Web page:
Importantly, there is no need to know the precise physical details of existing networks because of the use of geotypes in the modelling. In addition, the geotype-based approach is less limited over time compared to a network-based view, which is restricted to the point in time when the network details were gathered.

Delivering BDUK Phase 3

The nature of the problems in Phase 3 (and to some extent in Phase 2) has changed compared to those faced in Phase 1. Many of the problems and constraints for Phase 3 are well known; the localities that are likely to require intervention have one or more of the following characteristics:

  • geographically scattered
  • low density of premises
  • include urban as well as rural areas
  • require bespoke technical solutions to overcome legacy issues (e.g. poor quality lines) or topographical conditions (e.g. physical barriers such as a river).

Solutions can be found but the costs could be significant.

 The bottom-up approach can be applied during the early stages of project planning3  for Phase 3, as it will provide local authorities with clarity about the nature of their local problem and the costs. The modelling outputs will be well understood by the local authority team, as they will have provided the local knowledge input to allow the modelling to adapt to local circumstances.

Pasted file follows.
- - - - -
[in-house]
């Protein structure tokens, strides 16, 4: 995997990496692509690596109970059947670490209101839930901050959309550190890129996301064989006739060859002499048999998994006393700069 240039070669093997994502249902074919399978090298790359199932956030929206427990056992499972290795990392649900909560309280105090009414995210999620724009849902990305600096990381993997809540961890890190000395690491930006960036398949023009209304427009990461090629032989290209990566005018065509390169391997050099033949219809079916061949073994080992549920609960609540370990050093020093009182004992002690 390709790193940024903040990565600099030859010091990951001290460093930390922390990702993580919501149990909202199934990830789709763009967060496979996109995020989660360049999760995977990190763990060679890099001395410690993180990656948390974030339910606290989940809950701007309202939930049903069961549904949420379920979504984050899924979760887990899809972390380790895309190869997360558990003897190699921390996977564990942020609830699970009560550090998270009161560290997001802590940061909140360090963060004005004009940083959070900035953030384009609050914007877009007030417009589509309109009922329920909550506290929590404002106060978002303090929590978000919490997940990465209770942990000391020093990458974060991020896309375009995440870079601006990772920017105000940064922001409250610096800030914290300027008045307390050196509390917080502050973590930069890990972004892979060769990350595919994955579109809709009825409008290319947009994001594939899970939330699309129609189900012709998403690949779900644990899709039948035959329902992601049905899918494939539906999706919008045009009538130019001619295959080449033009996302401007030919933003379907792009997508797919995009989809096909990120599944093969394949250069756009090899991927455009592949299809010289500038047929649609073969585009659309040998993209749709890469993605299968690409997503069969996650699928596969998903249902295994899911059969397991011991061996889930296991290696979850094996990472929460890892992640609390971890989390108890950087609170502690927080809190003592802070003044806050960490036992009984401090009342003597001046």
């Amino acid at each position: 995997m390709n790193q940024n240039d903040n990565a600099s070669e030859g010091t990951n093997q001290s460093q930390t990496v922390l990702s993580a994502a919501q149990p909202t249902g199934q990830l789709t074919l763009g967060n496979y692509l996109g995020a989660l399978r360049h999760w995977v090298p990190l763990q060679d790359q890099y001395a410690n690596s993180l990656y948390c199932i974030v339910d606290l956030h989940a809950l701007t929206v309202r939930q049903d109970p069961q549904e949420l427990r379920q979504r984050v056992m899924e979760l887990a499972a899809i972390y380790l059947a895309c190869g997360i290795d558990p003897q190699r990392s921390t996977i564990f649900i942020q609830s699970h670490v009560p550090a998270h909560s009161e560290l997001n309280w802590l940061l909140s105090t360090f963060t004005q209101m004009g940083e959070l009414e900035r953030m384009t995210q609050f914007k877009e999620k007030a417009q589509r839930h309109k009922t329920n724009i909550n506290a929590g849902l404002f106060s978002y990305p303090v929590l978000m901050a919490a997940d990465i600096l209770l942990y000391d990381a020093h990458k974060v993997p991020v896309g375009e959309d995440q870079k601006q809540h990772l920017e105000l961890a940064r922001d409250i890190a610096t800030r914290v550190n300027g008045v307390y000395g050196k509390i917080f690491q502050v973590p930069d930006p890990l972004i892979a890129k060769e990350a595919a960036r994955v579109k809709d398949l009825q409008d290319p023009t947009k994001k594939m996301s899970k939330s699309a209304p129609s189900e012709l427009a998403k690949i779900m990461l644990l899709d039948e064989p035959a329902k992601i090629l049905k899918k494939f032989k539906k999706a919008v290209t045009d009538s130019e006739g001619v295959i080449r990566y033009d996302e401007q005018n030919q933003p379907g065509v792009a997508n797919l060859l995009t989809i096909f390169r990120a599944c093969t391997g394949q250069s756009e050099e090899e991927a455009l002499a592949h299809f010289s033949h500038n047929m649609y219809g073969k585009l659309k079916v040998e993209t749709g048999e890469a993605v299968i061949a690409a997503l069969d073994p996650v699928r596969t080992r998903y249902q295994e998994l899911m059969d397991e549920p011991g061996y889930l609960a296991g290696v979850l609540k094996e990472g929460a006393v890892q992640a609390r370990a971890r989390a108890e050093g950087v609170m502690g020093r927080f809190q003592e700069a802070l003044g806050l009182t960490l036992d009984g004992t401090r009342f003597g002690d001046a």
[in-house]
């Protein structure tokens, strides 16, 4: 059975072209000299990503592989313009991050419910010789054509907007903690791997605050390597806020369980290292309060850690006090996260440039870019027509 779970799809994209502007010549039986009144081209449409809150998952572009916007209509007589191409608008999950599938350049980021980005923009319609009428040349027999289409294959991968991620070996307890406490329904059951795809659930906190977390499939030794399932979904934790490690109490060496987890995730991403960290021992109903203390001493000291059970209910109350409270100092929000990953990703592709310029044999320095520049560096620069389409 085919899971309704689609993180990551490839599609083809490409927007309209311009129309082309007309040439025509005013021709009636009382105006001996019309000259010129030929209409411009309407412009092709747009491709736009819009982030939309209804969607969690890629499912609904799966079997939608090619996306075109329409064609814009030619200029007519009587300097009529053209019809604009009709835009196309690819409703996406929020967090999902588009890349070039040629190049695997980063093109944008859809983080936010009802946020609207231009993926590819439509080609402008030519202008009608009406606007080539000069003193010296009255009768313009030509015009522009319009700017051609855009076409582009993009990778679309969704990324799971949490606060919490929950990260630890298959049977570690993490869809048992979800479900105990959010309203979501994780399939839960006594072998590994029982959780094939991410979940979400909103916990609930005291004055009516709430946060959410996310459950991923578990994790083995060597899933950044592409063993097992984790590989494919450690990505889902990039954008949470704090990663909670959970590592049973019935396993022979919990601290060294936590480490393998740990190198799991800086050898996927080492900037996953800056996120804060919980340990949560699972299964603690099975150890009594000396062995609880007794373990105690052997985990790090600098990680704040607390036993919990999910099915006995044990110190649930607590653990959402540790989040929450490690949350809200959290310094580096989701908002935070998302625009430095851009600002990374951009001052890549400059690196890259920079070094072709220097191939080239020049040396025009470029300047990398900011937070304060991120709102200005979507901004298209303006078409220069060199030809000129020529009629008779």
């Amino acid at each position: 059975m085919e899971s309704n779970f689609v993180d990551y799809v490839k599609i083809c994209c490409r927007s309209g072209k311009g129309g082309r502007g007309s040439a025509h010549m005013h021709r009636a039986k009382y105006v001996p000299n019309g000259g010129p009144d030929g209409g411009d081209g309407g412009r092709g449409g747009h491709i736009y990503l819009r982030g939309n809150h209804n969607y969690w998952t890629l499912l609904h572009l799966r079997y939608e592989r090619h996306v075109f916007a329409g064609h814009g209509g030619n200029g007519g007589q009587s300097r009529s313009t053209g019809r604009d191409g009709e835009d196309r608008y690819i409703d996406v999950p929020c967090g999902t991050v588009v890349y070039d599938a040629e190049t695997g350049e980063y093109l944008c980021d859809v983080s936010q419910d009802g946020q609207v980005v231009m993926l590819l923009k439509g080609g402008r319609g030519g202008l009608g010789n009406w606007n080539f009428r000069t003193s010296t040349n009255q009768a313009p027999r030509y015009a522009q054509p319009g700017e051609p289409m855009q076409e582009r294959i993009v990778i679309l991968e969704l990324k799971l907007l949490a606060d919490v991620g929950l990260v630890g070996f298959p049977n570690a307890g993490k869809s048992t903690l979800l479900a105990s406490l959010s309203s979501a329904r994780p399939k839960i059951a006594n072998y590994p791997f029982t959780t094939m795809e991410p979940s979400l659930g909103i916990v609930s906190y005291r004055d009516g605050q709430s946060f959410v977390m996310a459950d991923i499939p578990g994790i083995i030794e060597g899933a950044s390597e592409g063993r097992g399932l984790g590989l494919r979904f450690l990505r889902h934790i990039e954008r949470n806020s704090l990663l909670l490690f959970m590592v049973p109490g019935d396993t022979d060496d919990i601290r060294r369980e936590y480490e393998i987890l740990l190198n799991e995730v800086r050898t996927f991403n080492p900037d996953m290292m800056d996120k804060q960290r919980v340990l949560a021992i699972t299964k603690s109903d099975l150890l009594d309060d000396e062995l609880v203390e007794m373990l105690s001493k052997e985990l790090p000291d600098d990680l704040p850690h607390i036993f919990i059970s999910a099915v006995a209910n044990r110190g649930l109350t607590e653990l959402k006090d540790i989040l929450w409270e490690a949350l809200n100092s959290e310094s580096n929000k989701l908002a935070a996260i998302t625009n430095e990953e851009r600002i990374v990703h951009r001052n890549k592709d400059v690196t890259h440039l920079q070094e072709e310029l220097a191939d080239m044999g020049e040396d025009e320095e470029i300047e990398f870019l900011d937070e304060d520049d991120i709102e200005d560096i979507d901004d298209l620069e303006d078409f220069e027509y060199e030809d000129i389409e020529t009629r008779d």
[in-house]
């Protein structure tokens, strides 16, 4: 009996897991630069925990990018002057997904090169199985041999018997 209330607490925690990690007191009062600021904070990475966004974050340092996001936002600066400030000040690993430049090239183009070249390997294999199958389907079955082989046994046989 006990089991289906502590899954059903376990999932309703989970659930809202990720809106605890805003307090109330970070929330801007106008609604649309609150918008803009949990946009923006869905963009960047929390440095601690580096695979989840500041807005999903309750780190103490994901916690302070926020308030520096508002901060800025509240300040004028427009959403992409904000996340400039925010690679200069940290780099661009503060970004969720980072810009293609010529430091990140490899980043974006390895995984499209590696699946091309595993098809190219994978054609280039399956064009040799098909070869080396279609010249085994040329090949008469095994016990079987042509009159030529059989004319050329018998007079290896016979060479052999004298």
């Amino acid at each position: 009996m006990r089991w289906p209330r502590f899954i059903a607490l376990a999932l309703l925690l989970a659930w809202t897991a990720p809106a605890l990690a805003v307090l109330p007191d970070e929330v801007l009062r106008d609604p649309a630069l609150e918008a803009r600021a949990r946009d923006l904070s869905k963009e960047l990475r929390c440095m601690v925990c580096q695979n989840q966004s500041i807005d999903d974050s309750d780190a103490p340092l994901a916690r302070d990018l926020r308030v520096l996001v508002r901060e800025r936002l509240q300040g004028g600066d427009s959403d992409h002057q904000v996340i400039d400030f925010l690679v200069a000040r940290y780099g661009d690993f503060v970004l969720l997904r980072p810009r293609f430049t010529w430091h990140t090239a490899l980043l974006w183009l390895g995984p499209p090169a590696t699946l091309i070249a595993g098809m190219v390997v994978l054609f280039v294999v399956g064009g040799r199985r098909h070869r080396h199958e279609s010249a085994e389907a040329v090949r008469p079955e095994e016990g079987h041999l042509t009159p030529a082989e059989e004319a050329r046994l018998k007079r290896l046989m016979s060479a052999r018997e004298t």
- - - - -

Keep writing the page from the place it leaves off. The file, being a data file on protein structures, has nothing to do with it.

The outputs will also help guide the delivery and procurement strategies. For example, one of our network cost modelling exercises for a local authority identified geographical variances for different types of solution, and the delivery was ultimately separated into two areas and two procurement exercises. In contrast, on another project, the decision after a structured options appraisal (including assessment of the risks of separation) was to continue with a single procurement. The critical input in both instances was a granular view of the problems and costs involved.